After finishing off my last post about Anne Applebaum’s logical confusions about Amnesty International’s use of the word gulag in relation to the Untied States, I came across a couple of other tabs that I had kept open because I meant to post something about them.
This article from the New York Times shows that Amnesty doesn’t need my help defending itself.
The official, Kate Gilmore, the group’s executive deputy secretary general, said the administration’s response was “typical of a government on the defensive,” and she drew parallels to the reactions of the former Soviet Union, Libya and Iran under Ayatollah Khomeini, when those governments were accused of human rights abuses.
President Bush called the report “absurd” several times, and said it was the product of people who “hate America.” Vice President Dick Cheney told CNN that he was “offended” by the use of the term and that he did not take the organization “seriously.” And Defense Secretary Donald H. Rumsfeld called the comparison “reprehensible.”
Amnesty has fired right back, pointing out that the administration often cites its reports when that suits its purposes. “If our reports are so ‘absurd,’ why did the administration repeatedly cite our findings about Saddam Hussein before the Iraq war?” wrote William F. Schultz, executive director of the group’s United States branch, in a letter to the editor being published Saturday in The New York Times. “Why does it welcome our criticisms of Cuba, China and North Korea? And why does it cite our research in its own annual human rights reports?”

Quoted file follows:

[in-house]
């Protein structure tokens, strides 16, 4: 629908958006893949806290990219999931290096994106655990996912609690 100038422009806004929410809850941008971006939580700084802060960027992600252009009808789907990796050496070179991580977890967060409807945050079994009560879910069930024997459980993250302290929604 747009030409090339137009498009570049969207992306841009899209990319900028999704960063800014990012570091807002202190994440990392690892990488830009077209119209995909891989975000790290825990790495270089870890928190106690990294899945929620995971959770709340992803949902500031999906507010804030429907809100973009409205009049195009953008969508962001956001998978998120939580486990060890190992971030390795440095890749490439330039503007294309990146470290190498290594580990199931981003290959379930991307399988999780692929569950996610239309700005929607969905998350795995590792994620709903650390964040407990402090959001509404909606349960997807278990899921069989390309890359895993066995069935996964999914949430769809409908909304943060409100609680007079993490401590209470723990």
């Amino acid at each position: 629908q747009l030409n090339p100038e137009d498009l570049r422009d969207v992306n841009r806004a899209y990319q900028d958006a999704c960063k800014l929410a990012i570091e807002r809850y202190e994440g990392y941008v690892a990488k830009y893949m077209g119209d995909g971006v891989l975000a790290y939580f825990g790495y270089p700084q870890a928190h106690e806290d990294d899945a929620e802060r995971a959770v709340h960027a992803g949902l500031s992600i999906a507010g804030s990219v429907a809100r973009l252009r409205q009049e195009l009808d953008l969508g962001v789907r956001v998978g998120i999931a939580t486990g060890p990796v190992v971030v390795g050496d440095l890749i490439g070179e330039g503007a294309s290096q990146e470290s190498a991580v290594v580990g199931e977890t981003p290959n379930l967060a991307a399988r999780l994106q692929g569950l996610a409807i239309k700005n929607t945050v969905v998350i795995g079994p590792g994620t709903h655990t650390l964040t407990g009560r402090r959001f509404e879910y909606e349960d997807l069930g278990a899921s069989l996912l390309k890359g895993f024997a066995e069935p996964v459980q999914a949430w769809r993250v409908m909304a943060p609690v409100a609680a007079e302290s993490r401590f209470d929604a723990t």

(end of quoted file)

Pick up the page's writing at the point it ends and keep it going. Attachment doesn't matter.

Speaking to a point that Applebaum raised, but I didn’t address before, that the use of the word somehow interfered with the operation of democratic institutions:
In its 308-page human rights report, Amnesty International pointed to an “impunity and accountability deficit,” and called on Congress to conduct “a full and independent investigation of the use of torture and other human rights abuses by U.S. officials” as a starting point in “restoring confidence that true justice has no double standards.”
And on the subject of neutrality
Long used to biting criticism, the group said this was the first time one of its reports had drawn the public wrath of the United States president and vice president, its secretary of defense, its secretary of state and the chairman of the Joint Chiefs of Staff. Ms. Gilmore said the response was telling. “When we see a government at this level engaging in rhetorical attacks and avoiding dealing with the details or the facts,” she said, “we interpret that as being a sign that we are starting to have an impact.”
Another good post on the subject is from Tim Bray. He sets it up with a reference to TV sweeps week programming.
Recently, Amnesty had some pretty harsh things to say about the collateral human-rights damage from the US âWar on Terrorâ. Dick Cheney snarled predictably and the right-wing blogosphere is pushing back mightily: âAMNESTY INTERNATIONAL seems to have flushed its credibility…â and there are pages of outrage based, not on the substance of what Amnesty said, but on their temerity in comparing Gitmo to a gulag; thus, thousands of words explaining that the gulags were much, much worse; indeed they were and that was dopey of Amnesty. But itâs just so totally like how Central American dictators used to say âBut the Communists are worseâ and Communist governments used to say âBut the Apartheid racists are worseâ and Apartheid racists used to say âBut the black-ruled dictatorships are worse.â Iâm not an American, so this is just a hint from a friendly neighbor: being better than the gulags isnât good enough. When your Neilsen ratings are bad, you need to run better shows, and when Amnesty gets on your case, you need to stop brutalizing people.
I am quoting 95% of the post, but I don’t show the links. Follow it here.
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